Warning Cuts Put Heritage at Risk; Our Historic Assets Are under Threat

Article excerpt

Byline: Tony Henderson

LOOMING cuts and the economic climate have emerged as an added threat to the North East's heritage buildings.

The region has double the national average of at risk Grade I and Grade II-star listed structures - the cream of its historic assets.

A total of 75 of these top buildings are under threat in the North East, it was revealed yesterday, when English Heritage unveiled its annual at-risk register against the backdrop of the interior of the Grade I-listed Journal Tyne Theatre in Newcastle.

The resister shows that in the region: 6.6% of Grade I and II-star buildings are at risk compared to 3.1% nationally. Twenty conservation areas at considered to be at risk.

A total of 198 scheduled ancient monuments, many prehistoric, are at risk.

"The financial climate is of deep concern and there is a danger that adverse economic conditions may continue to suppress the investment needed to repair and reuse heritage assets," said Carol Pyrah, English Heritage planning and development director. Several projects in the region remain on hold for this reason.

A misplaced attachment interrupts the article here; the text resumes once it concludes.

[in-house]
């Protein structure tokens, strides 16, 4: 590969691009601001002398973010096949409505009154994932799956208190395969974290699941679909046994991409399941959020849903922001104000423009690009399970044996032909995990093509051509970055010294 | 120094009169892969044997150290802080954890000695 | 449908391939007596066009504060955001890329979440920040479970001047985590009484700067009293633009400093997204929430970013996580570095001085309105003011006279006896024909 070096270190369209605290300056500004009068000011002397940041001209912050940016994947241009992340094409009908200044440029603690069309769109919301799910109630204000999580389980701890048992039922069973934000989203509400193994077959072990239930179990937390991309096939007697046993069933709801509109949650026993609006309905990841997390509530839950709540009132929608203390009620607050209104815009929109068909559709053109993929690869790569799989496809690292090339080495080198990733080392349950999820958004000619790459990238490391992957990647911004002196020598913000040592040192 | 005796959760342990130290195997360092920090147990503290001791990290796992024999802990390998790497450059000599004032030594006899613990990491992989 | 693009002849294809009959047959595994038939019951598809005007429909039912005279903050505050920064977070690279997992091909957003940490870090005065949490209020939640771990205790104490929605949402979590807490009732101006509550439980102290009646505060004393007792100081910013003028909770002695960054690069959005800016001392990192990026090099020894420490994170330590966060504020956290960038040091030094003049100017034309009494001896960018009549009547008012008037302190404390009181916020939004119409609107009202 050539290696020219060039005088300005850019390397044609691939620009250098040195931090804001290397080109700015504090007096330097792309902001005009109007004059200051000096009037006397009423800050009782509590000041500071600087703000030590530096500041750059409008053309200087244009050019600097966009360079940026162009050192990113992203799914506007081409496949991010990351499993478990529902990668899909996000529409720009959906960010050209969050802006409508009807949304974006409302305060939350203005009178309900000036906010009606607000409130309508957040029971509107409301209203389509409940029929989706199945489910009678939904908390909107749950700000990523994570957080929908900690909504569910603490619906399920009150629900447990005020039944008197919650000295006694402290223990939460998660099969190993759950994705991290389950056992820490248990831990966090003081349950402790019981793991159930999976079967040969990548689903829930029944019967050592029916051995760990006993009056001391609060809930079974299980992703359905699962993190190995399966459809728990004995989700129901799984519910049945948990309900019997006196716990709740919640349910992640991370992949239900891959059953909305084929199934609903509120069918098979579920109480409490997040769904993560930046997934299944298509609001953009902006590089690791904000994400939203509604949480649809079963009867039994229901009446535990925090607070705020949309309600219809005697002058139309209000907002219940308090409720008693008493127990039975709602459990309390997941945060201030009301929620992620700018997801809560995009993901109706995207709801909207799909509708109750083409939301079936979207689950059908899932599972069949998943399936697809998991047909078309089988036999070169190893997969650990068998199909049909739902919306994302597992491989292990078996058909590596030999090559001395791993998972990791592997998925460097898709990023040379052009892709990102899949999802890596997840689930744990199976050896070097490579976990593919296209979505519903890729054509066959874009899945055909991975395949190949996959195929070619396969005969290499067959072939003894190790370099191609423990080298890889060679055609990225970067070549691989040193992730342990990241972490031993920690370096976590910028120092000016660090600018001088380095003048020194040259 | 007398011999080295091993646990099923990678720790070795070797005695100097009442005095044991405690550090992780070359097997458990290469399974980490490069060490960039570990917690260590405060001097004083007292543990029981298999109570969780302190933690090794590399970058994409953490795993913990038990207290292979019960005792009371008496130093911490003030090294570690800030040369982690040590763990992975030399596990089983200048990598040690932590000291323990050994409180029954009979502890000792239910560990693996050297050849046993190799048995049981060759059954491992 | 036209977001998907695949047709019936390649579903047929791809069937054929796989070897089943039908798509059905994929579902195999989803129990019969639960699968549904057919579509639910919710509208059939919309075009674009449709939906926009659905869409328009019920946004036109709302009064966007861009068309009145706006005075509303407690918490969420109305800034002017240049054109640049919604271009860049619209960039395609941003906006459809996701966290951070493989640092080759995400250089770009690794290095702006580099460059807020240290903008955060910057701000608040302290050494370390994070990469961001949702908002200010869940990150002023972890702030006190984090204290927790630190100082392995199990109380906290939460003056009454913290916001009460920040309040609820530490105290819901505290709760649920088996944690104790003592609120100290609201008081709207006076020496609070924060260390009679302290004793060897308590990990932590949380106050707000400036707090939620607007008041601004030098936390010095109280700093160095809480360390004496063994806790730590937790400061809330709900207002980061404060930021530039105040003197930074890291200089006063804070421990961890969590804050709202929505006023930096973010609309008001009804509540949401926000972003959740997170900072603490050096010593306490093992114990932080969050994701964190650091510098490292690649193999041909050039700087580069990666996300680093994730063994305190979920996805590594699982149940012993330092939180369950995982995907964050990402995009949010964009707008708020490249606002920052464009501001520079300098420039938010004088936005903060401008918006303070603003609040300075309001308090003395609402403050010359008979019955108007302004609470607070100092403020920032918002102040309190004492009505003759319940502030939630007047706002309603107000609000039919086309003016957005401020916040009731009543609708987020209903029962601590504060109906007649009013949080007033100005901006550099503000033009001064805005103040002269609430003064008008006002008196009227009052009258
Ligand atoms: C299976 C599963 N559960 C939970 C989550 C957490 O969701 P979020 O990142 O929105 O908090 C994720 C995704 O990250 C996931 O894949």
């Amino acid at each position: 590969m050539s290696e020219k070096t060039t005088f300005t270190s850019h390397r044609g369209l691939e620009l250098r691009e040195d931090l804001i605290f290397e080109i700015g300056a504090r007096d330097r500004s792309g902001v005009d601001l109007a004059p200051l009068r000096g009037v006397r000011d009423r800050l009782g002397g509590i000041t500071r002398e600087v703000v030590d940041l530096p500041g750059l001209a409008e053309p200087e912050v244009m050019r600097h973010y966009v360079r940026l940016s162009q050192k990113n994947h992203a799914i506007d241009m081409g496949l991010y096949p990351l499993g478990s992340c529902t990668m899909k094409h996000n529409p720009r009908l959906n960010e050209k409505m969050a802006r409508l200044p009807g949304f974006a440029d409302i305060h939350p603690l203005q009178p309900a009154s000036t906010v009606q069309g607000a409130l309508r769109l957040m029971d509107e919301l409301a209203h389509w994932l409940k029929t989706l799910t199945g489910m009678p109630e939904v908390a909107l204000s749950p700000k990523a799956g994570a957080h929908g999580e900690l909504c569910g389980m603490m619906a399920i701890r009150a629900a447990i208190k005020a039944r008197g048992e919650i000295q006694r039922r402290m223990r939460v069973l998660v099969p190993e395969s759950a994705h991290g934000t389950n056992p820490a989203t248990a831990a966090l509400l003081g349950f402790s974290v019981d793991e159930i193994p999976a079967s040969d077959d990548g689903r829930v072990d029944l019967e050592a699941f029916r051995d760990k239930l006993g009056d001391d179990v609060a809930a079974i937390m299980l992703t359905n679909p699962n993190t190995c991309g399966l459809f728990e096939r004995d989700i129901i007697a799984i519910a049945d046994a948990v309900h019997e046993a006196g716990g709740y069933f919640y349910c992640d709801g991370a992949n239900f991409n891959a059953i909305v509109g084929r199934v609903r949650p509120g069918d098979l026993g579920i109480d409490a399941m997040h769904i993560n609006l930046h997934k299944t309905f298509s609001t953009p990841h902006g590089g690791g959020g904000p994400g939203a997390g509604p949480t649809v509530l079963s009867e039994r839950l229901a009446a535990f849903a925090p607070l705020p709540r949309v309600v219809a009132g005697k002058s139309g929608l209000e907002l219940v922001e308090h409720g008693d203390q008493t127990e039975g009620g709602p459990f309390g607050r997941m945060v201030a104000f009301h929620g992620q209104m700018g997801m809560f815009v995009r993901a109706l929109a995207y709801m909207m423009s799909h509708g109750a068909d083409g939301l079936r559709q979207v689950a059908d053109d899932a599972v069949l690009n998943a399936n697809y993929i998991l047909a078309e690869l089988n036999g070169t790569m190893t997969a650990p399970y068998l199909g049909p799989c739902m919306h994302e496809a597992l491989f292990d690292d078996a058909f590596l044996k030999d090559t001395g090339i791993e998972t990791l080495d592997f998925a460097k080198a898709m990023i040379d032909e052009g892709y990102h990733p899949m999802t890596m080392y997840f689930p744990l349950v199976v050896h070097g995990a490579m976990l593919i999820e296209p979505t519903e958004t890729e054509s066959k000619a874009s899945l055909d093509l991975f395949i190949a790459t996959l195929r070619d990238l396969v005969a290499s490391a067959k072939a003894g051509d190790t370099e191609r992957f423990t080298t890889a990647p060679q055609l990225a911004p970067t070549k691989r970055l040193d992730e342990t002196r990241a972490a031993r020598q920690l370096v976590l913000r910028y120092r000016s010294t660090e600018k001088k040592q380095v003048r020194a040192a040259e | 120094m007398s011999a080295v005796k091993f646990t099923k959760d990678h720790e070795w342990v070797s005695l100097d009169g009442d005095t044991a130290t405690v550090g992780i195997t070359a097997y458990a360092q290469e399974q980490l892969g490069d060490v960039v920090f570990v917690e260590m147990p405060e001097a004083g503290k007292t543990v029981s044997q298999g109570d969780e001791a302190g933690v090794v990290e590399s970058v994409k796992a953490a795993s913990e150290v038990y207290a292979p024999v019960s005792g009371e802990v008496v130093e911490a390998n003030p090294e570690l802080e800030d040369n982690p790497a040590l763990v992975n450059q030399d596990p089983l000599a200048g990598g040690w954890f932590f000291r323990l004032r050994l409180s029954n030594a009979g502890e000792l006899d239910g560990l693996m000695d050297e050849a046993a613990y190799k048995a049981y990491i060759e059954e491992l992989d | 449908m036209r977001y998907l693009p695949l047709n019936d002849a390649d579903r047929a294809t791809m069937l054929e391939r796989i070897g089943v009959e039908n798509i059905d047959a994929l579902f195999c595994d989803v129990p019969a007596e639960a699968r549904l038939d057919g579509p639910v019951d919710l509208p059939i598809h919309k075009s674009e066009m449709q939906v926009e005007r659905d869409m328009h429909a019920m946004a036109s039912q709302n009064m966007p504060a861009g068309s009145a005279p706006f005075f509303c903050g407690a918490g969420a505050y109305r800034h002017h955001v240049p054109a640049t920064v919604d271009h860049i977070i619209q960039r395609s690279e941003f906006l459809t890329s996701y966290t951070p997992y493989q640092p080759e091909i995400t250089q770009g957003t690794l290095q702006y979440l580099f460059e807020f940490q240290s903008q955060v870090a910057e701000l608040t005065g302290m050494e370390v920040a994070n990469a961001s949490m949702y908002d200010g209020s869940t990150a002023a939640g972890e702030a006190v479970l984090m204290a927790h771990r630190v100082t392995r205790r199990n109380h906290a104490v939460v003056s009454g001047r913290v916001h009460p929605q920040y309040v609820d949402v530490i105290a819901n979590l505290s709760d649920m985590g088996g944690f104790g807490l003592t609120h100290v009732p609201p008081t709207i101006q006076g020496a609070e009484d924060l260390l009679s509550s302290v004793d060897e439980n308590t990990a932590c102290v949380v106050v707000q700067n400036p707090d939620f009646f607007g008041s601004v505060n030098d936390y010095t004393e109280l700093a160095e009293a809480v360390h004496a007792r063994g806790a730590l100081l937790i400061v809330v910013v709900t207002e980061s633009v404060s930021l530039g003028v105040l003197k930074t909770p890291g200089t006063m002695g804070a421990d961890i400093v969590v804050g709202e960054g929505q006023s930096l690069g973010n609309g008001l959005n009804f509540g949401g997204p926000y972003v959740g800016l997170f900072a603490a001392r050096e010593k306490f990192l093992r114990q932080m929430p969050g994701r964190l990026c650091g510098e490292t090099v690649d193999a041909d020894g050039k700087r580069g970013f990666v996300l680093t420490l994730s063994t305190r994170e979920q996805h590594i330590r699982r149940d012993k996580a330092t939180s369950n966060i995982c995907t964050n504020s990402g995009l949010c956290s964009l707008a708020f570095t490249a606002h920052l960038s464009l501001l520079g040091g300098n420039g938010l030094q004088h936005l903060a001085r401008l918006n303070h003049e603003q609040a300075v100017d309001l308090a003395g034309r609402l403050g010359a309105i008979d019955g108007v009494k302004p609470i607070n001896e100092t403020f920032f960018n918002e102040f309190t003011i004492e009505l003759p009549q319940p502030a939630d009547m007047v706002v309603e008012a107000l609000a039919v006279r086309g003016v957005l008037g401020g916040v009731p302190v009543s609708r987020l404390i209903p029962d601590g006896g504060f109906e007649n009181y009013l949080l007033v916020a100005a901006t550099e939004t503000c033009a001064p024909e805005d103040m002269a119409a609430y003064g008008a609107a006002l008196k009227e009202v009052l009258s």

"Yet past evidence shows that investing in historic sites can be a powerful trigger in revitalising communities."

Kate Wilson, Newcastle-based English Heritage inspector of ancient monuments, said: "We suspect that in two or three years time we will see more structures at risk because people are tightening their belts and may not realise a little maintenance is going to make all the difference in the long term. Big projects are also going to find funding difficult to come by and local authorities won't be in a position to help."

But English Heritage has a pounds 1.4m regional budget this year and last year gave pounds 1.2m in regional grants. …


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